Filmmaking looks glamorous, but it’s not. Watch any behind-the-scenes DVD and look at the artifice of the craft. Outside the frame line are lights and c-stands and people stressed and tired.It’s a high stakes game where murderers will slit your throat for a penny. There’s an expression called “getting thrown under the bus.” The shit flows downstream always and it creates a culture of fear where no one wants to get caught holding the bag. People are dismissed from jobs without hesitation. Creatives are constantly slaughtered at the hands of “bottom line” execs. It can be very ugly.

If you value sleep, don’t get involved in film. Try operating under extreme pressure with thousands and thousands of dollars at stake after weeks of sleep deprivation. It’s really a form of insanity.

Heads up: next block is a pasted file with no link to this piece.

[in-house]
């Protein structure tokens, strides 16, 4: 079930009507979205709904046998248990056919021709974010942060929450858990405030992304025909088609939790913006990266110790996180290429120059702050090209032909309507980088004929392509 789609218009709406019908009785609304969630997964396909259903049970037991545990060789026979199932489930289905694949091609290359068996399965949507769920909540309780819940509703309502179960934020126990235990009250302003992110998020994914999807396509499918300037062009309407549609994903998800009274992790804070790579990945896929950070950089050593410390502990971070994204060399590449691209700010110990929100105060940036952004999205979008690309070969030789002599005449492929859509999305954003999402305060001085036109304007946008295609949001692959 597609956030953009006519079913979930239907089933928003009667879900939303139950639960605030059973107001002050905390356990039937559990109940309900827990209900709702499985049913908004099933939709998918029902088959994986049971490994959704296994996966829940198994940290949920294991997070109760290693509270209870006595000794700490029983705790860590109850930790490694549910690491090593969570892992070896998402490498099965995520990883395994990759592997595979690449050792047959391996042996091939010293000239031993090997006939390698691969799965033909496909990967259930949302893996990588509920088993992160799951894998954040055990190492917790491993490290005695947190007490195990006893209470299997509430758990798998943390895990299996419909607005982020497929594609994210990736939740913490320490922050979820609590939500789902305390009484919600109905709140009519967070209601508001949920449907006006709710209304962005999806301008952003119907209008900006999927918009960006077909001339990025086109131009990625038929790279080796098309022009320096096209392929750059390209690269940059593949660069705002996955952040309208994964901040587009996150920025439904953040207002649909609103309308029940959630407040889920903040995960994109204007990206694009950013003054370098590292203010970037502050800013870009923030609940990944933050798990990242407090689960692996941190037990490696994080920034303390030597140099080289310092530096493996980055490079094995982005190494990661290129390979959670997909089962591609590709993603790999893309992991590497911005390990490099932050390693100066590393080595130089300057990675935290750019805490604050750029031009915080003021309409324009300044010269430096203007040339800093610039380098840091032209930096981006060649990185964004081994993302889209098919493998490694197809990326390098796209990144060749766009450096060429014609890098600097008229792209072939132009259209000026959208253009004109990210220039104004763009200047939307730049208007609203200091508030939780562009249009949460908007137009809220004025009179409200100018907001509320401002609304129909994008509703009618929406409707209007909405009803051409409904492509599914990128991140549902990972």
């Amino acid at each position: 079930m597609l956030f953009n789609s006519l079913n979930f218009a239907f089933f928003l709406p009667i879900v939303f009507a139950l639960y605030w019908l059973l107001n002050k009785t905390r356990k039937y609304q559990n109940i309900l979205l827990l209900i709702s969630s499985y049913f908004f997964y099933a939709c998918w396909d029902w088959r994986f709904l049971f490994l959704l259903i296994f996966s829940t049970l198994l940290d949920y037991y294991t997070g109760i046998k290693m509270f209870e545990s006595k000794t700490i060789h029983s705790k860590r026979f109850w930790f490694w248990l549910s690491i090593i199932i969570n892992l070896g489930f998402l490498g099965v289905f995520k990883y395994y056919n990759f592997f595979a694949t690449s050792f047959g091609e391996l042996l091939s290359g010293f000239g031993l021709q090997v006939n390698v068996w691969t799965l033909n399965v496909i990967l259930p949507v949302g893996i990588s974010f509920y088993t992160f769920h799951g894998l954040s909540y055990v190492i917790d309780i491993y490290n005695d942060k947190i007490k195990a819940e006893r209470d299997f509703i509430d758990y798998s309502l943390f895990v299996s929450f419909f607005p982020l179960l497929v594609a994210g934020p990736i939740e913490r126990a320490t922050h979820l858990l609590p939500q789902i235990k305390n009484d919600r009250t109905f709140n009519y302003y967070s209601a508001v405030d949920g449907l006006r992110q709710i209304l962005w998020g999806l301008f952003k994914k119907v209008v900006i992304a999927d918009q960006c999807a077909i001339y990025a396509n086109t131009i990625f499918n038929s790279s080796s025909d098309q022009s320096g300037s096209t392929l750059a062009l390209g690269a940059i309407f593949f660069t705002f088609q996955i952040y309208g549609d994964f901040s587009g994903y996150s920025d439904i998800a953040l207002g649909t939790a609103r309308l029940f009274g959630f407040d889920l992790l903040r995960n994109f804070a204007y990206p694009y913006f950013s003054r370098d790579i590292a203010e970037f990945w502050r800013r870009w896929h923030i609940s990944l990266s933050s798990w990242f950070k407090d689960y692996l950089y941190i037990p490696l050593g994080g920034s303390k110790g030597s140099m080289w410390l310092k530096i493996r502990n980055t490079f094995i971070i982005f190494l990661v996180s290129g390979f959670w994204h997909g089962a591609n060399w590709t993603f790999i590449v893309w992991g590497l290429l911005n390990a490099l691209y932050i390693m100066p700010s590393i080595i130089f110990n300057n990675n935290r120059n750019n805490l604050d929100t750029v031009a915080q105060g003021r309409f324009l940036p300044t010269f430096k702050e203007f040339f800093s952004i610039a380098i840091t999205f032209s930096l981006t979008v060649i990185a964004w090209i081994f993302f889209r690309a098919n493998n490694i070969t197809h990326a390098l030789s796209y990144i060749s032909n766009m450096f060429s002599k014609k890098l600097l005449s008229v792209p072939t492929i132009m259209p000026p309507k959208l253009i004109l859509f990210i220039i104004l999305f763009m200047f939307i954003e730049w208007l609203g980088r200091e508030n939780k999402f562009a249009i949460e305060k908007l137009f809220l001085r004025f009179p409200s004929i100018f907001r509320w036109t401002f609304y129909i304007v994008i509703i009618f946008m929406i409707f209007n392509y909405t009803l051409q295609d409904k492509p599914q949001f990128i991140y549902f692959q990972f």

August likes to joke that filmmaking is like “a circus”. If you want to be a carnie or clown, get in line. Some days, it’s that bad. No exaggeration.

Advertising/promotion is a necessity even in non-commercial visual storytelling. After years of denying the existence of commercial (not feature or doc) production, I mostly make my bread and butter from the corporations I rebuke.

I really can’t stand the fact that my creativity – the blood, sweat and tears and I pour into my craft – is harnessed to sell people a bunch of crap they don’t need. I’m still trying to reconcile this my brain.

The advantage to working in commercials is the consistency (even as a freelancer) with the work. It’s a known quantity. The money can be good, and the other craftspeople – the caterers, grips, electrics, cameramen, directors, etc. – are the best in the business. It gives me access to work with different masters of the craft.